that you want to use with RDF data stores then I recommend using D2R.
1.8.Wrap Up
reference point of view.The book will end with information gathering and processing
tools for public lined data sources and larger example applications.
2.An Overview of AllegroGraph
This chapter will show you how to start the AllegroGraph server on a Linux laptop or
server and use the AllegroGraph Java APIs with some small example programs.In
Chapters 4 and 5,I will wrap these APIs and the Sesame RDF data store APIs in a
common wrapper so that the remaining example programs in this book will work with
either the AllegroGraph or Sesame back ends and you will be able to use my Scala,
Clojure,or JRuby wrappers if you prefer a more concise (or alternative) language to
2.1.Starting AllegroGraph
When you downloaded a copy of the AllegroGraph server fromFranz’s web site,there
were installation instructions provided for 64-bit editions of Linux,Windows,and OS
X.Note that AllegroGraph version 4 specifically requires a 64-bit operating system.
When you run the installation script assign a non-obvious password for your Allegro-
Graph root account.This is especially important if you are installing the server on a
public server.I use the following commands to start and stop the AllegroGraph service
on my Linux server:
agraph-control --config/home/mark/AG/agraph.cfg start
agraph-control --config/home/mark/AG/agraph.cfg stop
While writing this book,I kept AllegroGraph running on a lowcost 64-bit Linux VPS (I use RimuHosting,
but most Linux hosting companies also support 64-bit kernels).Because I work using laptops (usually
Ubuntu Linux and OS X,sometimes Windows 7) I find it convenient keeping server processes like
AllegroGraph,MongoDB,PostgreSQL,etc.running on separate servers so these services are always
available during development and deployment small systems.Commercial VPS hosting and Amazon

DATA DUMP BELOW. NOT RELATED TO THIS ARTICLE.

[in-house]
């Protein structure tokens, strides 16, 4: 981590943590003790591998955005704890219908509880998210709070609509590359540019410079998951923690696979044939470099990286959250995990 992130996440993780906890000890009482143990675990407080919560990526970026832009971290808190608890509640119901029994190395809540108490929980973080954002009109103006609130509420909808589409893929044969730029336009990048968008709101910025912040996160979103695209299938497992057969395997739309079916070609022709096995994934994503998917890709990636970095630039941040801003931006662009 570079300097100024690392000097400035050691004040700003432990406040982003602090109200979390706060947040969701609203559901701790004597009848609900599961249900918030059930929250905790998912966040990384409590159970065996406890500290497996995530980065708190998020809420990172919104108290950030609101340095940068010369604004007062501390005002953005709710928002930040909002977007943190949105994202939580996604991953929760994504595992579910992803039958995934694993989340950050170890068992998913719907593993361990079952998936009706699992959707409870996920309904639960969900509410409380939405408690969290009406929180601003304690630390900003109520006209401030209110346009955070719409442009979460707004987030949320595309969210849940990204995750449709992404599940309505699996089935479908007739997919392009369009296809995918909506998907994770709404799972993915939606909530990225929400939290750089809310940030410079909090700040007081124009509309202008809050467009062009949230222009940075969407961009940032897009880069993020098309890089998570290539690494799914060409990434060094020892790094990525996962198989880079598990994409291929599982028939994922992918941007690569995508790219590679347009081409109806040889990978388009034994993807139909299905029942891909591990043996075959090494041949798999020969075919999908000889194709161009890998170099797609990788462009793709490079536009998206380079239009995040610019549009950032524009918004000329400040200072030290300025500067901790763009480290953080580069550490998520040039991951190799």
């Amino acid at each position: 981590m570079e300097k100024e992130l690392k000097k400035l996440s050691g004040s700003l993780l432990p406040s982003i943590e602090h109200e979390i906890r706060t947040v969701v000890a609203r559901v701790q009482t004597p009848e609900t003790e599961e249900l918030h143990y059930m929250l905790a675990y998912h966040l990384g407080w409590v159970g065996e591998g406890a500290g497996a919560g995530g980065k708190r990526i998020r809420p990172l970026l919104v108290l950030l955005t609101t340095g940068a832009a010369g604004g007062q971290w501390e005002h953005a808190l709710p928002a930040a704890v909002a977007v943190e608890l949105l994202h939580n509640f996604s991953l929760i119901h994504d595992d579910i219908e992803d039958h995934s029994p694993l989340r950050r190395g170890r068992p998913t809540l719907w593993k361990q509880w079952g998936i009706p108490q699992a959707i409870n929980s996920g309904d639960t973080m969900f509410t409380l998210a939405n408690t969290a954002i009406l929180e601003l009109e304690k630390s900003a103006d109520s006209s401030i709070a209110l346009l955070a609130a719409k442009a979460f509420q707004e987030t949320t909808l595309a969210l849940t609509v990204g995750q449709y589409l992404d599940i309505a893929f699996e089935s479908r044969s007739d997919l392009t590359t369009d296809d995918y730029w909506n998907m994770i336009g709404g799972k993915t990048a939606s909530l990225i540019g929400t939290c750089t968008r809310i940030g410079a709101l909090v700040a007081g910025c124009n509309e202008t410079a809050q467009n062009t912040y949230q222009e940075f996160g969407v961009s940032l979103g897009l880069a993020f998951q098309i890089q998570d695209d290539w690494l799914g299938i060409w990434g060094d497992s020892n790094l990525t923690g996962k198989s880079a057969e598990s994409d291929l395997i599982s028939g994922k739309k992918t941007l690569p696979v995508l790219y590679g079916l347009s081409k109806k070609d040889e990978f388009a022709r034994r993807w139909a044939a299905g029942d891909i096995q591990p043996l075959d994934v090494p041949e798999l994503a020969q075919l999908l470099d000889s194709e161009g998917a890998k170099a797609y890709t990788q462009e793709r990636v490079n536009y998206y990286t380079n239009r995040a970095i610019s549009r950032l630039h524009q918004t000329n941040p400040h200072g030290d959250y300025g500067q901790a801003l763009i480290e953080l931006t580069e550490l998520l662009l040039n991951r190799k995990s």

EC2 instances are inexpensive enough that I have given up running my own servers in my home office.
Initially,only the Linux 64 bit edition will be available,followed later with the Windows and OS X
2.An Overview of AllegroGraph
For my purposes developing this book I was initially satisfied with the security from
using a long and non-obvious password on a small dedicated server.If you are going
to be running AllegroGraph on a public server that contains sensitive information you
might want to install it for local access only when running the installation script and
then use a SSH tunnel to remotely access it;for example:
ssh -i ˜/.ssh/id_rsa-gsg-keypair\\
-L 10035:localhost:10035\\
Here I assume that you have SSH installed on both your laptop and your remote server
and that you have copied your public key to the server.I often use SSH tunnels for
secure access of remote CouchDB,MongoDB,
2.2.Working with RDF Data Stores
Chapter 6 will provide an introduction to RDF data modeling.
For now,it is enough
to know that RDF triples have three parts:a subject,predicate,and object.Subjects
and predicates are almost always web URIs while an object can be a typed literal value
or a URI.
RDF data stores provide the services for storing RDF triple data and provide some
means of making queries to identify some subset of the triples in the store.I think that
it is important to keep in mind that the mechanismfor maintaining triple stores varies
in different implementations.Triples can be stored in memory,in disk-based btree
stores like BerkeleyDB,in relational databases,and in customstores like AllegroGraph.
While much of this book is specific to Sesame and AllegroGraph the concepts that
you will learn and experiment with can be useful if you also use other languages and
platforms like Java (Sesame,Jena,OwlAPIs,etc.),Ruby (Redland RDF),etc.For Java
developers Franz offers a Java version of AllegroGraph (implemented in Lisp with
a network interface that also supports Python and Ruby clients) that I will be using
in this book and that you now have installed so that you can follow along with my
The following sections will give you a brief overview of Franz’s Java APIs and we
will take a closer look in Chapter 4.After developing a wrapper in Chapter 4,we will
use the wrapper in the rest of this book.
I considered covering the more formal aspects of RDF and RDFS early in this book but decided that most
people would like to see example code early on.You might want to read through to Chapters 6 and 7
now if you have never worked with any Semantic Web technologies before and do not know what RDF
and RDFS are.
2.2.Working with RDF Data Stores
2.2.1.Connecting to a Server and Creating Repositories
The code in this section uses the Franz Java APIs.While it is important for you to
be familiar with the Franz APIs,I will be writing an easier to use wrapper class in
Chapter 4 that we will be using in the remainder of this book.
The Java class AGServer acts as a proxy to communicate with a remote server:
String host ="";
int port = 10035;
String username ="root";
String password ="kjfdsji7rfs";